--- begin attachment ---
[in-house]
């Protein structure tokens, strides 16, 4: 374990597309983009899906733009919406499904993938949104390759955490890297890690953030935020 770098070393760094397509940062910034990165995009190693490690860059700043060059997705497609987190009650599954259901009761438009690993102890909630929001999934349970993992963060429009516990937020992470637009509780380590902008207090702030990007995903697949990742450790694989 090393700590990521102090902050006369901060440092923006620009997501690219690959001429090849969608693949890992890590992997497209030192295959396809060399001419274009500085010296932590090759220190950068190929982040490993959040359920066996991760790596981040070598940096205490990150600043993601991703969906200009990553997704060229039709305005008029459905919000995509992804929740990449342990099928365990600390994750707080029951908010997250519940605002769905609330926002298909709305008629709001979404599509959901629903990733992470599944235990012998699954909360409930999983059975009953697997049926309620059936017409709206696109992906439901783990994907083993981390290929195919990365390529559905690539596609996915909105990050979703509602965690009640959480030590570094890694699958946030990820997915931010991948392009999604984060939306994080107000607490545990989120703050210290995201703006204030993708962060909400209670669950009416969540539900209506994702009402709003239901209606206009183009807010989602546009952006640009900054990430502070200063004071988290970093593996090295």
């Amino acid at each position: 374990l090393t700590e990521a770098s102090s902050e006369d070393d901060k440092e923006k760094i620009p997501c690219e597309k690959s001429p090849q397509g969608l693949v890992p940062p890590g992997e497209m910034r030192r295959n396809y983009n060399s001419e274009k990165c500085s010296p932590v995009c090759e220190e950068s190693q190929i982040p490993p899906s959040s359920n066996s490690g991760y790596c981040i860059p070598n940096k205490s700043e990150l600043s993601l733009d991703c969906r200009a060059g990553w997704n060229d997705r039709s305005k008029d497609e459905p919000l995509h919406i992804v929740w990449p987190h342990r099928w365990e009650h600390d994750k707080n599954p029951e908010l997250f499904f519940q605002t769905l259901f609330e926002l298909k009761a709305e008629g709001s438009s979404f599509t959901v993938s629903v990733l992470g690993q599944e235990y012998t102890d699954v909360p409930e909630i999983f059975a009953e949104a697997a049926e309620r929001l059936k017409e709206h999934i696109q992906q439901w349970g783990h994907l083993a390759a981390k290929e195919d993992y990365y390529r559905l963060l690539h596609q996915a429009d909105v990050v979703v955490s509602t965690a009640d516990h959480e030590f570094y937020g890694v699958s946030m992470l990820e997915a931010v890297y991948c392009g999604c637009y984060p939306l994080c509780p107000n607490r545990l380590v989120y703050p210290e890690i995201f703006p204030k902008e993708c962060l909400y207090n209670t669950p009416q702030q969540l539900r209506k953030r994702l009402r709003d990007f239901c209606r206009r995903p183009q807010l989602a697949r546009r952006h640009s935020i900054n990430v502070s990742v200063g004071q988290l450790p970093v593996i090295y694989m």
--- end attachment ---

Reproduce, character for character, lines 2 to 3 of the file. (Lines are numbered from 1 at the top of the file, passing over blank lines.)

């Protein structure tokens, strides 16, 4: 374990597309983009899906733009919406499904993938949104390759955490890297890690953030935020 770098070393760094397509940062910034990165995009190693490690860059700043060059997705497609987190009650599954259901009761438009690993102890909630929001999934349970993992963060429009516990937020992470637009509780380590902008207090702030990007995903697949990742450790694989 090393700590990521102090902050006369901060440092923006620009997501690219690959001429090849969608693949890992890590992997497209030192295959396809060399001419274009500085010296932590090759220190950068190929982040490993959040359920066996991760790596981040070598940096205490990150600043993601991703969906200009990553997704060229039709305005008029459905919000995509992804929740990449342990099928365990600390994750707080029951908010997250519940605002769905609330926002298909709305008629709001979404599509959901629903990733992470599944235990012998699954909360409930999983059975009953697997049926309620059936017409709206696109992906439901783990994907083993981390290929195919990365390529559905690539596609996915909105990050979703509602965690009640959480030590570094890694699958946030990820997915931010991948392009999604984060939306994080107000607490545990989120703050210290995201703006204030993708962060909400209670669950009416969540539900209506994702009402709003239901209606206009183009807010989602546009952006640009900054990430502070200063004071988290970093593996090295």
């Amino acid at each position: 374990l090393t700590e990521a770098s102090s902050e006369d070393d901060k440092e923006k760094i620009p997501c690219e597309k690959s001429p090849q397509g969608l693949v890992p940062p890590g992997e497209m910034r030192r295959n396809y983009n060399s001419e274009k990165c500085s010296p932590v995009c090759e220190e950068s190693q190929i982040p490993p899906s959040s359920n066996s490690g991760y790596c981040i860059p070598n940096k205490s700043e990150l600043s993601l733009d991703c969906r200009a060059g990553w997704n060229d997705r039709s305005k008029d497609e459905p919000l995509h919406i992804v929740w990449p987190h342990r099928w365990e009650h600390d994750k707080n599954p029951e908010l997250f499904f519940q605002t769905l259901f609330e926002l298909k009761a709305e008629g709001s438009s979404f599509t959901v993938s629903v990733l992470g690993q599944e235990y012998t102890d699954v909360p409930e909630i999983f059975a009953e949104a697997a049926e309620r929001l059936k017409e709206h999934i696109q992906q439901w349970g783990h994907l083993a390759a981390k290929e195919d993992y990365y390529r559905l963060l690539h596609q996915a429009d909105v990050v979703v955490s509602t965690a009640d516990h959480e030590f570094y937020g890694v699958s946030m992470l990820e997915a931010v890297y991948c392009g999604c637009y984060p939306l994080c509780p107000n607490r545990l380590v989120y703050p210290e890690i995201f703006p204030k902008e993708c962060l909400y207090n209670t669950p009416q702030q969540l539900r209506k953030r994702l009402r709003d990007f239901c209606r206009r995903p183009q807010l989602a697949r546009r952006h640009s935020i900054n990430v502070s990742v200063g004071q988290l450790p970093v593996i090295y694989m």